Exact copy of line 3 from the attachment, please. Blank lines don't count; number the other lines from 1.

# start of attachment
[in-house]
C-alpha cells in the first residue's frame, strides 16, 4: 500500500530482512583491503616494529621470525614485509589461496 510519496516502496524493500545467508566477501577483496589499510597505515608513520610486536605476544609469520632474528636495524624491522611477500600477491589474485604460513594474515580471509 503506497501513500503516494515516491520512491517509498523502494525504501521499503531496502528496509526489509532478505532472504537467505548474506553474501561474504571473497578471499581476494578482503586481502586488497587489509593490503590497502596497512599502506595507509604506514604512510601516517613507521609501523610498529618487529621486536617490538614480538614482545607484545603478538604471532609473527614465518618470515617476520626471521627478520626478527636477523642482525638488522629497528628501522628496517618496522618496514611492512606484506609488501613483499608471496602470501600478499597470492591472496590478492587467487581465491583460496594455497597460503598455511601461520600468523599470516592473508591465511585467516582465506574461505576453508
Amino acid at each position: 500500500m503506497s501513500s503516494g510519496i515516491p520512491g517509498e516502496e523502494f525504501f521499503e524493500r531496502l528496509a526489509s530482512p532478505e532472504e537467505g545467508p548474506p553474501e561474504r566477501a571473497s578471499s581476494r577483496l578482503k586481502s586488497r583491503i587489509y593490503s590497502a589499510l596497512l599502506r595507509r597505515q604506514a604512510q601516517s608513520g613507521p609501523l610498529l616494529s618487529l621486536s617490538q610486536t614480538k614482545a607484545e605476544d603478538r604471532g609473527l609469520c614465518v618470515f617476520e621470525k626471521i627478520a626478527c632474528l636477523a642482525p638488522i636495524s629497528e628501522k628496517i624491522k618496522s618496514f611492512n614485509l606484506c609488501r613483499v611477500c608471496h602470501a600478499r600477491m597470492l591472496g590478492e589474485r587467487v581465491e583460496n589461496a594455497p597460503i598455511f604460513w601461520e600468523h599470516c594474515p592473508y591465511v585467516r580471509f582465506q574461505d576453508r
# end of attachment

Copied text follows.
Amino acid at each position: 500500500m503506497s501513500s503516494g510519496i515516491p520512491g517509498e516502496e523502494f525504501f521499503e524493500r531496502l528496509a526489509s530482512p532478505e532472504e537467505g545467508p548474506p553474501e561474504r566477501a571473497s578471499s581476494r577483496l578482503k586481502s586488497r583491503i587489509y593490503s590497502a589499510l596497512l599502506r595507509r597505515q604506514a604512510q601516517s608513520g613507521p609501523l610498529l616494529s618487529l621486536s617490538q610486536t614480538k614482545a607484545e605476544d603478538r604471532g609473527l609469520c614465518v618470515f617476520e621470525k626471521i627478520a626478527c632474528l636477523a642482525p638488522i636495524s629497528e628501522k628496517i624491522k618496522s618496514f611492512n614485509l606484506c609488501r613483499v611477500c608471496h602470501a600478499r600477491m597470492l591472496g590478492e589474485r587467487v581465491e583460496n589461496a594455497p597460503i598455511f604460513w601461520e600468523h599470516c594474515p592473508y591465511v585467516r580471509f582465506q574461505d576453508r